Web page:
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Witness The Price Of ‘Peace, Bread, And Land’ At The Victims Of Communism Museum

The floor of the Victims of Communism museum reads "terror" and "revolution" with a picture of Karl Marx.
Image CreditElise McCue

The new Victims of Communism Museum seeks to honor the lives of victims and educate others about communism and its cost.


At the Victims of Communism Museum, the story of a curious Chinese reporter in Tiananmen, 1989 is told on a plaque. Above it is the bloodied blouse she wore to work that day, never to return home.

Located right off the McPherson Square metro station in Washington D.C., the Victims of Communism Memorial Foundation’s new museum is their latest project in honoring the lives of victims and educating others about communism and its cost.

“Our goal was for people to learn about all different victims of communism, from children to anti-communist leaders to priests,” said Dr. Elizabeth Spalding, founding director of the Victims of Communism Museum.

A timeline of communism wraps around the walls of the entire exhibit, starting with Karl Marx’s Communist Manifesto in 1848, to the Bolshevik Revolution of 1917, to the tearing down of the Berlin Wall in 1989.

Visitors to the museum can see photos of victims, representations of the meager food rations they were allotted, contraband items such as magazines and vinyl records, and personal items and excerpts from victims’ personal diaries — providing a window into communism’s effects on their lives.

The highlight of the Victims of Communism Museum is an interactive, digital simulation of surviving communism. On a screen, visitors get to play as a character who lives under a communist regime. The game’s “choose your own adventure” structure makes players choose between survival and triumph, freedom and family, and shows the consequences of their actions. At the end of the game, it is revealed that their experience was based on the stories of people who are real-life anti-communist champions.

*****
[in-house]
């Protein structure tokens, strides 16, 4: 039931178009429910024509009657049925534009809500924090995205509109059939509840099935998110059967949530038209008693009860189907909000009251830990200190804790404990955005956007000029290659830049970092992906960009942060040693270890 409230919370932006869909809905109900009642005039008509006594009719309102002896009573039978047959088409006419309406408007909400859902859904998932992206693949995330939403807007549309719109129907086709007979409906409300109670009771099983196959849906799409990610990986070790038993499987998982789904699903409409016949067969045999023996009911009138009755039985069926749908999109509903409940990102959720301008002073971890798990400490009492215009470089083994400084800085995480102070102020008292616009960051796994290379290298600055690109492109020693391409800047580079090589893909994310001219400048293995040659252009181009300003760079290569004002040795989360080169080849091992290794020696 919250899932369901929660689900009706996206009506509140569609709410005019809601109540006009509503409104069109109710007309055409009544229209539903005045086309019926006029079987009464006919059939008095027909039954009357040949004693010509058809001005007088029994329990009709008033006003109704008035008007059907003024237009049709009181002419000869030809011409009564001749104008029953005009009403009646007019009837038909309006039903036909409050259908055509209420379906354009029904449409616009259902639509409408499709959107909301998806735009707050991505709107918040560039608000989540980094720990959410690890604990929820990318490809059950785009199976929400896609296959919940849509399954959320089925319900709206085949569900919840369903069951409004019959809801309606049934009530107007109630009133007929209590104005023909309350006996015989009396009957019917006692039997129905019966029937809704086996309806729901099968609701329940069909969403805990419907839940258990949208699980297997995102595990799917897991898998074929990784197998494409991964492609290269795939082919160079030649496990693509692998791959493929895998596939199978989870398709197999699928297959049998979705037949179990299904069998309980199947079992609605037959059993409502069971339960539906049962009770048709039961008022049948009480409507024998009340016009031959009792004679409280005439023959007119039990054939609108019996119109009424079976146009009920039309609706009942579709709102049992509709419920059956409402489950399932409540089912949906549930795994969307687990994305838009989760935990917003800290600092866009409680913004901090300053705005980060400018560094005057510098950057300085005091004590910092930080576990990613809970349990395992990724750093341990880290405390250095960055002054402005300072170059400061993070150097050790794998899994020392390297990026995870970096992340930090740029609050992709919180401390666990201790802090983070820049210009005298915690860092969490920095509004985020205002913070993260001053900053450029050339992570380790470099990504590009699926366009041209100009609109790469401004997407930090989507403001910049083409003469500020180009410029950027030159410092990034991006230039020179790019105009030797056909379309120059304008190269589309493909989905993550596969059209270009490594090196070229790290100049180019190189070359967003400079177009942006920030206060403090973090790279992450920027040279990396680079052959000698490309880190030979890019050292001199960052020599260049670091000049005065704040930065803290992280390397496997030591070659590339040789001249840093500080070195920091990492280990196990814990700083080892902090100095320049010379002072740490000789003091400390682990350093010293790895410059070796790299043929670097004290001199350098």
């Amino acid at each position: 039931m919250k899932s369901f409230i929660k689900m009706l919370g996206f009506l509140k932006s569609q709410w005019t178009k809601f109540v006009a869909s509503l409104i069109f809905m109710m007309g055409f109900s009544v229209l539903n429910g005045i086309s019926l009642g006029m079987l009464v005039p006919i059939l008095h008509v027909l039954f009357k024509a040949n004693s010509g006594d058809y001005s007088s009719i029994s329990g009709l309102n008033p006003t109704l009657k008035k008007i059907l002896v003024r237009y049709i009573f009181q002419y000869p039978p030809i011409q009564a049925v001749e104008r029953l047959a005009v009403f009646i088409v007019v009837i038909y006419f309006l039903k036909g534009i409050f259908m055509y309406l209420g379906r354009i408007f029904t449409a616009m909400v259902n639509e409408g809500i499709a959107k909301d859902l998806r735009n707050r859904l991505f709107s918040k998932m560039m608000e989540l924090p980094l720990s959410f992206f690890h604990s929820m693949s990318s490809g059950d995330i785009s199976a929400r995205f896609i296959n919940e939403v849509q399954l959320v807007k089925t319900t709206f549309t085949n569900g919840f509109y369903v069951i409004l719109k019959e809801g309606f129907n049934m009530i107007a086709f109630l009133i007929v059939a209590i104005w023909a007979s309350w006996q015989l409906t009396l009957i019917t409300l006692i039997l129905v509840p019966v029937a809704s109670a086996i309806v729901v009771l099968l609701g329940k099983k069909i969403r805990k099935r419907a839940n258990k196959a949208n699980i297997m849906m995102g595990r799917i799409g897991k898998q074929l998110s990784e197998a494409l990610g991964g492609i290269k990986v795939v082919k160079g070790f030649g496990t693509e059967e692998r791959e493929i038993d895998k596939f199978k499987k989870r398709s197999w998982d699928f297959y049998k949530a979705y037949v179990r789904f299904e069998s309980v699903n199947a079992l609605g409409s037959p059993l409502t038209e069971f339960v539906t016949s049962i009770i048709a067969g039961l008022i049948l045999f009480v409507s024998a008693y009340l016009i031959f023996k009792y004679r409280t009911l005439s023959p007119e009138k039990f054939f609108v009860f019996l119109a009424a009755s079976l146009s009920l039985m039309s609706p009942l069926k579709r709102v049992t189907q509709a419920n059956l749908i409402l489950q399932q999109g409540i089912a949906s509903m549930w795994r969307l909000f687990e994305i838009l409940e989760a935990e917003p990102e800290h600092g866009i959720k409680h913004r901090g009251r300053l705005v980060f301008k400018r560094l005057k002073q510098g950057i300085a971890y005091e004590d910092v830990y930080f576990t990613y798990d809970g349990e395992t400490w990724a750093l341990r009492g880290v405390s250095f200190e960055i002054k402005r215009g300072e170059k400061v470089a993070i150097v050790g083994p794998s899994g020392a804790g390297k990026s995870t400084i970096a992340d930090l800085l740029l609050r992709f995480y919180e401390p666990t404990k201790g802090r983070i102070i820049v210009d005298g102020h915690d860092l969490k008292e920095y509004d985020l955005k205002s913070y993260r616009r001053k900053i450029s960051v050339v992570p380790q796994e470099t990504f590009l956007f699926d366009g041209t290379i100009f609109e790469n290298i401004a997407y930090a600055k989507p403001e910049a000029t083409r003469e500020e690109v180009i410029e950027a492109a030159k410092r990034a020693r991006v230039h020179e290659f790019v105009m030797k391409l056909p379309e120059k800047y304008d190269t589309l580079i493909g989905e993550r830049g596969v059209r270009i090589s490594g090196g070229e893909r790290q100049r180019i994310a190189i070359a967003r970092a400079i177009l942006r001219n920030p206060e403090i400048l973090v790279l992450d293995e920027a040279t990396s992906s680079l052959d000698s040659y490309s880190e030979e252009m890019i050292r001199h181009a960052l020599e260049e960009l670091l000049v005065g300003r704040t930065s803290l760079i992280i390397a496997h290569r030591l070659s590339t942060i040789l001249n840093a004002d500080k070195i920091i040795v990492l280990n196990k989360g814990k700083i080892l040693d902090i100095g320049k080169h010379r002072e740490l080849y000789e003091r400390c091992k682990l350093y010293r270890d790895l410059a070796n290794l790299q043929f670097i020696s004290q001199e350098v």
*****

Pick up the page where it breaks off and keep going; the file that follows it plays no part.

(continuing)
The museum also hosts a rotation of temporary exhibits on the second-floor gallery. Currently, the space hosts the exhibit “Tiananmen 1989,” which highlights the actions of the pro-democracy movement in China and honors the men and women massacred by the CCP on that fateful day in Tiananmen Square. Artifacts in the exhibit include one of the hundreds of tents protesters set up in the square, the bloodied shirt of a journalist, and flags inscribed with messages of hope and victory. “Tiananmen 1989” will be at the Victims of Communism Museum until December 2022.

While strolling through the museum, it is easy to think of communism as a concept of the past. One-fifth of the world, however, still lives under communist regimes in China, Cuba, Laos, North Korea, and Vietnam.

“Unfortunately, communism is not gone,” Spalding said. “It is not something that is dead, so we want people to come to the Victims of Communism Museum to learn about its past, but also to know about its living history.”

The Victims of Communism Memorial Foundation is a nonprofit organization dedicated to honoring the lives of over 100 million victims of communism through education, research, and human rights programs. Those who are interested in visiting the Victims of Communism Museum can visit their website for more information and to acquire tickets.